Multiple components of ipsilaterally evoked inhibition in the inferior colliculus.
The central nucleus of the inferior colliculus (ICc) receives a large number of convergent inputs that are both excitatory and inhibitory. Although excitatory inputs typically are evoked by stimulation of the contralateral ear, inhibitory inputs can be recruited by either ear. Here we evaluate ipsilaterally evoked inhibition in single ICc cells in awake Mexican free-tailed bats. The principal question we addressed concerns the degree to which ipsilateral inhibition at the ICc suppresses contralaterally evoked discharges and thus creates the excitatory-inhibitory (EI) properties of ICc neurons. To study ipsilaterally evoked inhibition, we iontophoretically applied excitatory neurotransmitters and visualized the ipsilateral inhibition as a gap in the carpet of background activity evoked by the transmitters. Ipsilateral inhibition was seen in 86% of ICc cells. The inhibition in most cells had both glycinergic and GABAergic components that could be blocked by the iontophoretic application of bicuculline and strychnine. In 80% of the cells that were inhibited, the ipsilateral inhibition and contralateral excitation were temporally coincident. In many of these cells, the ipsilateral inhibition suppressed contralateral discharges and thus generated the cell's EI property in the ICc. In other cells, the ipsilateral inhibition was coincident with the initial portion of the excitation, but the inhibition was only 2-4 ms in duration and suppressed only the first few contralaterally evoked discharges. The suppression was so slight that it often could not be detected as a decrease in the spike count generated by increasing ipsilateral intensities. Twenty percent of the cells that expressed inhibition, however, had inhibitory latencies that were longer than the excitatory latencies. In these neurons, the inhibition arrived too late to suppress most or any of the discharges. Finally, in the majority of cells, the ipsilateral inhibition persisted for tens of milliseconds beyond the duration of the signal that evoked it. Thus ipsilateral inhibition has multiple components and one or more of these components are typically evoked in ICc neurons by sound received at the ipsilateral ear. (+info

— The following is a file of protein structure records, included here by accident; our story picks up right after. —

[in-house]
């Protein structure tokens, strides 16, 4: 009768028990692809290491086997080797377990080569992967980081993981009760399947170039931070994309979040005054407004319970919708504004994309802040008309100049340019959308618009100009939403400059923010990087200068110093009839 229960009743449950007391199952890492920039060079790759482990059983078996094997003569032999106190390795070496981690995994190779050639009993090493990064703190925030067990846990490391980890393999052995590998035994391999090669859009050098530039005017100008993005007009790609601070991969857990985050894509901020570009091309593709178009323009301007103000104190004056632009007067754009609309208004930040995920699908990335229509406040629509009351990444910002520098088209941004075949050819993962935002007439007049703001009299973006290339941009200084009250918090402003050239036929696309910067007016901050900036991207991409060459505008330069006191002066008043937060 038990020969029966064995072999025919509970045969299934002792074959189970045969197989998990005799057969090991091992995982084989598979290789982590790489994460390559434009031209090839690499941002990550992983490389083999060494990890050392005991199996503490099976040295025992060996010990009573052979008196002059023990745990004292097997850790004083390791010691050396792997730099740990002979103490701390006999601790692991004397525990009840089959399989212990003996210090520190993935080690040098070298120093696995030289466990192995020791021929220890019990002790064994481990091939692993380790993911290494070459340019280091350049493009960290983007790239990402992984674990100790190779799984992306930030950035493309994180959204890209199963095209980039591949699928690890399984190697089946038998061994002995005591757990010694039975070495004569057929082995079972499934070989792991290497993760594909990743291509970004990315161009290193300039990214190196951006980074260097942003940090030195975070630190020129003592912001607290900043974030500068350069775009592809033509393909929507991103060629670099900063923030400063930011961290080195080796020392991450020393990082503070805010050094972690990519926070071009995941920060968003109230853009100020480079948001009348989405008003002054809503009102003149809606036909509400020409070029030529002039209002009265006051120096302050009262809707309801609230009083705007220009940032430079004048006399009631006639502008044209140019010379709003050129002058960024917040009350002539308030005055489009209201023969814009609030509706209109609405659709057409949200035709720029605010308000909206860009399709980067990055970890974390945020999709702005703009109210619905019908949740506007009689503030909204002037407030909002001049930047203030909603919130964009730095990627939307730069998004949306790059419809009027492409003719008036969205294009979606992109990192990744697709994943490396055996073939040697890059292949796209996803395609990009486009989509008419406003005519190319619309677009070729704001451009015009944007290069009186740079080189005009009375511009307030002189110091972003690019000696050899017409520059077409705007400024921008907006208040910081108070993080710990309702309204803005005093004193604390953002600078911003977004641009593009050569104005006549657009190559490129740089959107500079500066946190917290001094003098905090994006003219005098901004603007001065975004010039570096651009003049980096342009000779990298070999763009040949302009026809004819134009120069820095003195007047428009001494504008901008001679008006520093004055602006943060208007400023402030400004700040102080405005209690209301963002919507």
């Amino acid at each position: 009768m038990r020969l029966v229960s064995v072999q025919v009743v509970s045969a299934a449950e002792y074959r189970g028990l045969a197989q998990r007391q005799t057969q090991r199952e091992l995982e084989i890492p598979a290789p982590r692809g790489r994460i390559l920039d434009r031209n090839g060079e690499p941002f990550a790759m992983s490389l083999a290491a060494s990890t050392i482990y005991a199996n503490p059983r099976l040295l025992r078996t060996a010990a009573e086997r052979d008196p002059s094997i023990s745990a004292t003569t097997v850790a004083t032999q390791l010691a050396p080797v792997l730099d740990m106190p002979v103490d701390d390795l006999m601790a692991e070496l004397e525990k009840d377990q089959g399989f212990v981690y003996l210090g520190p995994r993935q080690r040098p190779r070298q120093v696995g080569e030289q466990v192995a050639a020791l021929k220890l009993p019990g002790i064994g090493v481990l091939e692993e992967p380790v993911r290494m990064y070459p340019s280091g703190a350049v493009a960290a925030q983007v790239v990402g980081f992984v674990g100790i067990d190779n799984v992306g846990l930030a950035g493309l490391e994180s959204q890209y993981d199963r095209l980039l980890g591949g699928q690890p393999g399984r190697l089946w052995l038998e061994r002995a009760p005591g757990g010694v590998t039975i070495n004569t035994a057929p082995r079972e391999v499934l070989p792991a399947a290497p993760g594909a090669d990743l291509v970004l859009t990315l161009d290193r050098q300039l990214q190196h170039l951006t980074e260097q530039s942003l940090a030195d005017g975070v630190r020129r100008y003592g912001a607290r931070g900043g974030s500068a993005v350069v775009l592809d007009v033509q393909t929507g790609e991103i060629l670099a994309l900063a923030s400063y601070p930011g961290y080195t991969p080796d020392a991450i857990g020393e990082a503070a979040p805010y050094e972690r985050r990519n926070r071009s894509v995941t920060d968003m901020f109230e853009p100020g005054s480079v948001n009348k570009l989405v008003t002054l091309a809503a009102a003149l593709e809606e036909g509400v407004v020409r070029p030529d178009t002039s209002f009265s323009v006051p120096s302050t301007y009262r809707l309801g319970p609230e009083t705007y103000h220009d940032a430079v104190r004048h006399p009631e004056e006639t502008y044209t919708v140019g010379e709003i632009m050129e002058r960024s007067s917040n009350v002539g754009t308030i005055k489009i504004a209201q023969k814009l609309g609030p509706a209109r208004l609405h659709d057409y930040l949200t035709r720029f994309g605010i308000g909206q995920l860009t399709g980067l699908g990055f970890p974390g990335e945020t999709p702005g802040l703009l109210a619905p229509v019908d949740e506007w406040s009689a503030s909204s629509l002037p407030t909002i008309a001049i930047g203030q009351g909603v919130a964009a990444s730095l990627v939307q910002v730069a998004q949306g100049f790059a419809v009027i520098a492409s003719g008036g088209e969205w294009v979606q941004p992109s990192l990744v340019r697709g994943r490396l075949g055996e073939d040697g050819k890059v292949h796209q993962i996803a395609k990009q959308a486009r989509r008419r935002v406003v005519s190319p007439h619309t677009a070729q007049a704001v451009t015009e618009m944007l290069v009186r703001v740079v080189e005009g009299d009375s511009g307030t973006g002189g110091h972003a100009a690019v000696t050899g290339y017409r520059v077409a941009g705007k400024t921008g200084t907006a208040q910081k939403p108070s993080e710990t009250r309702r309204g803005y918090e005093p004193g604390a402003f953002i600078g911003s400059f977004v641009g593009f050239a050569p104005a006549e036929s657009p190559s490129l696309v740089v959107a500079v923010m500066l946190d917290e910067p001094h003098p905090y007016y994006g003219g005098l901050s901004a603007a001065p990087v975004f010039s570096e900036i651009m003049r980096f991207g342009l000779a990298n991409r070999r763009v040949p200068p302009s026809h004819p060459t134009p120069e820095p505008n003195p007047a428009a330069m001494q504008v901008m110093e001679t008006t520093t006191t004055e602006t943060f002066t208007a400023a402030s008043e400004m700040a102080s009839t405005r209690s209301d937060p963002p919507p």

Micromechanical responses to tones in the auditory fovea of the greater mustached bat's cochlea.